By setting daily resolutions and having daily goals, I am setting myself up for success. By doing this, day after day, I will achieve something wonderful over a span of time (could be one week or one year). The end results might not be exactly what others expect, or what I expected myself, however, the flexibility will allow me to alter my plans as to best accomplish what needs to get done today. Flexibility will allow me to adjust my sails to the changes in the economy, in technology, in my personal and professional relationships. By focusing on what can and must be accomplished today, I can set aside worrying about things that I have no power or control over (yet).

I’m not saying, implying or inferring in any way, shape or form that you should not have, nor should you abandon, long-term plans and goals. I am just saying, break those action steps into daily activities, actions and resolutions. Focus on what can and must be done today.

In other words, you do need a plan, but you don’t need a complicated one. What I do, and suggest to the masses, is to focus on three to five larger ideas (buckets) that you can rattle off the tip of your tongue. Under each bucket fall the specific tasks. Those become your daily resolutions.

So here’s my white board now.

IMG_9185Eventually all the white will disappear filled in with ideas, tasks, notes, and more. I continue to manage my tasks through Get it Done, and am spending time this week cleaning out all my emails (work, personal, Girl Scouts) to make sure I am good to go.

So Happy New Year to everyone. I look forward to a productive year, and look forward to the new experiences and good things to come.

Is it time to say “good bye” to the annual holiday card?

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Flashback Christmas (2002)

Holiday cards. Hate ‘em or hate ‘em?

Over in the LME a question was posed: “Are you receiving fewer holiday cards this year (print and e-cards),” and the resounding response was: “Yes!” and can be verified by the USPS:

In 2011, American households on average sent about 16 holiday greeting cards, according to the Postal Service’s recently released 2012 Household Diary Study report. Twelve years earlier, 23 holiday cards were sent. Data from the Greeting Card Association also chart the downward trend: U.S. consumers bought 1.5 billion holiday cards in 2011, compared to 2.7 billion in 1995.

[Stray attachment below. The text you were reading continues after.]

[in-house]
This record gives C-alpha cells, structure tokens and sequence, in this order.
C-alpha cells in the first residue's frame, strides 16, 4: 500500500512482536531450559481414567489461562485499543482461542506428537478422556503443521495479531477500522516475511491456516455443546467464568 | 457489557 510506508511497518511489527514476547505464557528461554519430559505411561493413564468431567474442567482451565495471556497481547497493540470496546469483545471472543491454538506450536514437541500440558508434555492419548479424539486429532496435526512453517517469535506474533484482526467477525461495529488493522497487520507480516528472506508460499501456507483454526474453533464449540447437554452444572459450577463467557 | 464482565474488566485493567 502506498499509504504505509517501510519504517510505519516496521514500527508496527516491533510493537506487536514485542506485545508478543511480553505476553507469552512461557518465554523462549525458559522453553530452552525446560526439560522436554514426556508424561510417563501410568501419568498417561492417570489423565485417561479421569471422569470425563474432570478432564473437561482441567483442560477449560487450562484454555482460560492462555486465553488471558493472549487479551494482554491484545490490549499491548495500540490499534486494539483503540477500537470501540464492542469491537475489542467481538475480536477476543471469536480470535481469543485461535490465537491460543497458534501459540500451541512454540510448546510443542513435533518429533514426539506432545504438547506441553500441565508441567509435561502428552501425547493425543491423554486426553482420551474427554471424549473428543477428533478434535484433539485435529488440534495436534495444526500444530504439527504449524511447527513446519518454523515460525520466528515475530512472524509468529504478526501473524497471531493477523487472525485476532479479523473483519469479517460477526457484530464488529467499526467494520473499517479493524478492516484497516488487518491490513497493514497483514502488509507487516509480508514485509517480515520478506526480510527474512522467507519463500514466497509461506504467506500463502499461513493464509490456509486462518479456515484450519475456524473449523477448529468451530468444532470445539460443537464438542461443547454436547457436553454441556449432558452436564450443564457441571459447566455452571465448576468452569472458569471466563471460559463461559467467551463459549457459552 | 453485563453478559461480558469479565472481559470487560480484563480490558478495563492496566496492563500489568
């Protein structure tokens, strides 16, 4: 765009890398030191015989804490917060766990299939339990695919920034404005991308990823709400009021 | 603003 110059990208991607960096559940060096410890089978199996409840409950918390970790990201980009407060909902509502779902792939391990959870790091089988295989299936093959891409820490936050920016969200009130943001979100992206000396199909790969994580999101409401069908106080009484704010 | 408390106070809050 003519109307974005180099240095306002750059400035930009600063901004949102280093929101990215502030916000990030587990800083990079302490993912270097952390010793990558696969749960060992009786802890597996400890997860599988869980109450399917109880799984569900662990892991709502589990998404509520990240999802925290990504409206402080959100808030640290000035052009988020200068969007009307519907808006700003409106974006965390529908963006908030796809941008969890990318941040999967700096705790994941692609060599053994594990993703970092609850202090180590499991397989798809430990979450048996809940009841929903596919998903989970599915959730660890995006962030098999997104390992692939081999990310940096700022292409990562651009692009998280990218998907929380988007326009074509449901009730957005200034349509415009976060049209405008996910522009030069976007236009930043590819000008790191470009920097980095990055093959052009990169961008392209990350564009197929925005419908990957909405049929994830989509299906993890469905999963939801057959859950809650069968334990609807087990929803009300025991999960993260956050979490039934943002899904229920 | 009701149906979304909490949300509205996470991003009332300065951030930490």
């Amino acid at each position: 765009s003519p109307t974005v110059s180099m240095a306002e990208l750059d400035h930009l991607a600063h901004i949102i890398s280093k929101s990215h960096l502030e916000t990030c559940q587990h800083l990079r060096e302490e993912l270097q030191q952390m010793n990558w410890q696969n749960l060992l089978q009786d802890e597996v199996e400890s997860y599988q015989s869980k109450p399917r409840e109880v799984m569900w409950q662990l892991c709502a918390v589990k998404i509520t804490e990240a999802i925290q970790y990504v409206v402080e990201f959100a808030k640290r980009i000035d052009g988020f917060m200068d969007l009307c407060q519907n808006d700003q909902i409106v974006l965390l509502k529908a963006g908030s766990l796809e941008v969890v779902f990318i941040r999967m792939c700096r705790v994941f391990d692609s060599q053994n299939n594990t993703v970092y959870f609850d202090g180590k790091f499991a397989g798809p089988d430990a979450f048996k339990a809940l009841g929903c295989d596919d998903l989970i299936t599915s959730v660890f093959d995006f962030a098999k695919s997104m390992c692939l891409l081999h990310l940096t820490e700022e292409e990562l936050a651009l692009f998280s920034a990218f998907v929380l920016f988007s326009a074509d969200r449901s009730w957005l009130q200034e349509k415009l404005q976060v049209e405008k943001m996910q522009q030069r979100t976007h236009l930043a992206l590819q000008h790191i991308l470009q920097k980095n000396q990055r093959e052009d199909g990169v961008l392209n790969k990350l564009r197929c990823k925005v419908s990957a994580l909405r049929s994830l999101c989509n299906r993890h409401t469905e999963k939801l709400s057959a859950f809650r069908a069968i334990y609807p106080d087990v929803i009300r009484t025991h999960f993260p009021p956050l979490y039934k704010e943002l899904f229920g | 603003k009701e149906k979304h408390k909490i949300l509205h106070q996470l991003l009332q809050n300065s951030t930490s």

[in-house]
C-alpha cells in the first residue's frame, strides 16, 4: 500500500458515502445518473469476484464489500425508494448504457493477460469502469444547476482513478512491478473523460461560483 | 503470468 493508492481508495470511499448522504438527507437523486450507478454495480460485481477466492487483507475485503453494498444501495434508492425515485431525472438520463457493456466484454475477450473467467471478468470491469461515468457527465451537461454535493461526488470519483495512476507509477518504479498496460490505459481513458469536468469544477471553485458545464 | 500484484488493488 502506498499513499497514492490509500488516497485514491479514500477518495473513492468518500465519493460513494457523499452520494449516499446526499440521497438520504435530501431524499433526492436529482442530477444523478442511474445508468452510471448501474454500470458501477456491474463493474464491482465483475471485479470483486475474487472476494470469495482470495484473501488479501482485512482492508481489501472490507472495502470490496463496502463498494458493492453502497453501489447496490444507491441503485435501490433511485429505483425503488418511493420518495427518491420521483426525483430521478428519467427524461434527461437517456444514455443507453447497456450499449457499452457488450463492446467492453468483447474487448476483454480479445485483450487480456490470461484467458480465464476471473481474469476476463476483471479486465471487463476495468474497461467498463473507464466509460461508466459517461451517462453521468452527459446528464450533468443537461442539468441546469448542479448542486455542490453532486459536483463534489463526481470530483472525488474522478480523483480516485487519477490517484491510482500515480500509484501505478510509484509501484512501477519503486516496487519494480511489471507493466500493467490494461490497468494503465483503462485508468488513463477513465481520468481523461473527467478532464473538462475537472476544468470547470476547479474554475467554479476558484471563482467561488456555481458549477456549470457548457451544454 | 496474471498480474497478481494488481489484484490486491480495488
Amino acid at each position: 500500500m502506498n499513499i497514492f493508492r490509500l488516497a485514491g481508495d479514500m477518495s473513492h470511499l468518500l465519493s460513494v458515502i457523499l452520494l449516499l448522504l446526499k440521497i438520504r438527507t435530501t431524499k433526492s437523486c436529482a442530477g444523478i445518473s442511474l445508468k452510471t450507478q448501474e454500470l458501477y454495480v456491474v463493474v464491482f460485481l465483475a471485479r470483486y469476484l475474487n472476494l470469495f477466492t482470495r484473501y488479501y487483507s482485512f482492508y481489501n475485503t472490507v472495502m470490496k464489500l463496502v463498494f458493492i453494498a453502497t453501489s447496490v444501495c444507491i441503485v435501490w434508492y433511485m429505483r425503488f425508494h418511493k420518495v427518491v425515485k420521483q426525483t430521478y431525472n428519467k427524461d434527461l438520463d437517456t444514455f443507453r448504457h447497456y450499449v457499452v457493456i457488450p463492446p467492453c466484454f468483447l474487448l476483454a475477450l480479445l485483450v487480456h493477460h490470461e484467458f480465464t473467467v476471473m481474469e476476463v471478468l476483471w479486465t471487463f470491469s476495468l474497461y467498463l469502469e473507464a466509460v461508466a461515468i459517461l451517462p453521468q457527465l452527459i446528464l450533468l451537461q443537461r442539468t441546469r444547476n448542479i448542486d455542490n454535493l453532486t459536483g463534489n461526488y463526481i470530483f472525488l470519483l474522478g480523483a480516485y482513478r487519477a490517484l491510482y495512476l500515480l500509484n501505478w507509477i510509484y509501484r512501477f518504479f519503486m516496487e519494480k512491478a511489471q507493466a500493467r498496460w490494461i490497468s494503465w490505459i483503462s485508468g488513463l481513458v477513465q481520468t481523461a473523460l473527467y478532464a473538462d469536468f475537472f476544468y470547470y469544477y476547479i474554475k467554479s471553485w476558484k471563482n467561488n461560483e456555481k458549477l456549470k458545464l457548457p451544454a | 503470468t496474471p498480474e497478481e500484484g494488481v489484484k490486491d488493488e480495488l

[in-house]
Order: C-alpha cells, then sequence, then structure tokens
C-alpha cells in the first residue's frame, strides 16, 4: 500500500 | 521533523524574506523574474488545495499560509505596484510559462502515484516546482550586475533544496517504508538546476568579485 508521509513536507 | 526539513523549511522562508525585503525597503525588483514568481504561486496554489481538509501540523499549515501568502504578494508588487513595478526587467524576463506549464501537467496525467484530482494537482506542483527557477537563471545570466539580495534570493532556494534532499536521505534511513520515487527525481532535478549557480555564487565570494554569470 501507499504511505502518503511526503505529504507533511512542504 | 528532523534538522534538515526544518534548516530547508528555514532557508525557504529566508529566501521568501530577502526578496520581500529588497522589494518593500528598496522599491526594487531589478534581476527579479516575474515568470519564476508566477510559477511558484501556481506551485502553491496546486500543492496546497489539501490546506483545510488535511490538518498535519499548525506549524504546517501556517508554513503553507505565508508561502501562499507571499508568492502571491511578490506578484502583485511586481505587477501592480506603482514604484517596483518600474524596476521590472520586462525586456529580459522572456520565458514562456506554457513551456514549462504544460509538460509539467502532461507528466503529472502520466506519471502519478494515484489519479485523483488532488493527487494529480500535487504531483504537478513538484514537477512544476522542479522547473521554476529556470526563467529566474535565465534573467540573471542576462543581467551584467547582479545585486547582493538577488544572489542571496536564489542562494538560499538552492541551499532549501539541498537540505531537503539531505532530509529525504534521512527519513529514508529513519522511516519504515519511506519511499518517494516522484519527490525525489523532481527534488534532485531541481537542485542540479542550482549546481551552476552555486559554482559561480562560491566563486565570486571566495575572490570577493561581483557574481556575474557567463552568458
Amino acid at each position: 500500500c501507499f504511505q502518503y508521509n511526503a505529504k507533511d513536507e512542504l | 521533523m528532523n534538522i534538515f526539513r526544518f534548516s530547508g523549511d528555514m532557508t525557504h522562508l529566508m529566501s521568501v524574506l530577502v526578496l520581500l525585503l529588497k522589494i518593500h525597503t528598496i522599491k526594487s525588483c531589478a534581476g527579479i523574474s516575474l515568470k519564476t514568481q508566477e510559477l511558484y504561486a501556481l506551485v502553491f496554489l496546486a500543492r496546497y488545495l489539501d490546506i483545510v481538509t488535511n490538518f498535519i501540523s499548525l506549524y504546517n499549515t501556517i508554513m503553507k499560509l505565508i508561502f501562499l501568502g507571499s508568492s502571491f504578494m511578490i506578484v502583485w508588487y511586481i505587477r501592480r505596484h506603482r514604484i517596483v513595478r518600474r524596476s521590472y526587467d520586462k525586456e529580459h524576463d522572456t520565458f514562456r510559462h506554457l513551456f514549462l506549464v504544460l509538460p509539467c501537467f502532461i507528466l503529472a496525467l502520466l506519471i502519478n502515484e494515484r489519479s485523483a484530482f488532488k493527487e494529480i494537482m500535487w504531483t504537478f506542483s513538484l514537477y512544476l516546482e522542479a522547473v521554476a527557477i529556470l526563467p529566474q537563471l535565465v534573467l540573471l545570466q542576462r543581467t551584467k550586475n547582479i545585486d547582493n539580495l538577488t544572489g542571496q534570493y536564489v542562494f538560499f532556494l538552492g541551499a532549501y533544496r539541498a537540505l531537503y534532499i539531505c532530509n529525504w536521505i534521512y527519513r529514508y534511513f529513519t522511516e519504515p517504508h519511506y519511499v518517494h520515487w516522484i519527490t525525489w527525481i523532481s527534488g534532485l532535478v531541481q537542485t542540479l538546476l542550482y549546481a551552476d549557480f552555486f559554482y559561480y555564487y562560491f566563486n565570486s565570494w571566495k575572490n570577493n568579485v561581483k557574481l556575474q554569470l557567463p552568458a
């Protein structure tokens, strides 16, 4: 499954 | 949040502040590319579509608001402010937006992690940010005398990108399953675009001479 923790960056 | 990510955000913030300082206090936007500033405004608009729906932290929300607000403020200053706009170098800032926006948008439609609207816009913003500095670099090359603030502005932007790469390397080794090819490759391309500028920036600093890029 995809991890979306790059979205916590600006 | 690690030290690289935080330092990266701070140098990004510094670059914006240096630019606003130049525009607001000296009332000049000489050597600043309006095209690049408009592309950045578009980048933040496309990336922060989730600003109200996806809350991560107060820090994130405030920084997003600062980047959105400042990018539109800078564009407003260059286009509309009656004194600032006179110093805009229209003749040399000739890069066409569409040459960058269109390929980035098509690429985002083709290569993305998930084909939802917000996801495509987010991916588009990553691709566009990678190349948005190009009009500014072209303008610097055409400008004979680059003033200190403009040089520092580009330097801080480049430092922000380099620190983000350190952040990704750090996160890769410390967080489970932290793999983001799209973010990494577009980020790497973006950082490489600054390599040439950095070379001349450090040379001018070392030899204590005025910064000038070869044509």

(note, these stats are from 2013)

And then we started chiming in to answer, “Why?”

I have not conducted a full marketing survey on this, so I will go with my intuition and personal experience as I know I am receiving fewer cards, and it’s been a few years since I have sent any.

For the past 20 years I sent out cards, and lots of cards, because it was what you are supposed to do. I had a list with several hundred names I compiled over the years. I wrote a personal message on each card. After I had kids the family photo cards started, with a quick little personal note on the back.

As the kids got older, they helped to stamp and seal all the envelopes. We had an assembly line going. It was a part of our holiday tradition.

Then my mother-in-law got ill and passed away right before Christmas a couple years ago and I just didn’t send them. The following year I couldn’t find the urgency to pull it all together, and felt guilty for every card I received. This year I made the conscious decision to go without sending any and removed myself from holiday card list I had been on for 27 years. And I’m okay with that decision.

For me, the annual holiday card was a time to connect with faraway family and friends, business acquaintances and colleagues. It was putting a little cheer in someone’s mail box who might not have a lot of family or personal connections. I would send a recent snap shot of my kids and the next time we met you would be amazed at how they had grown.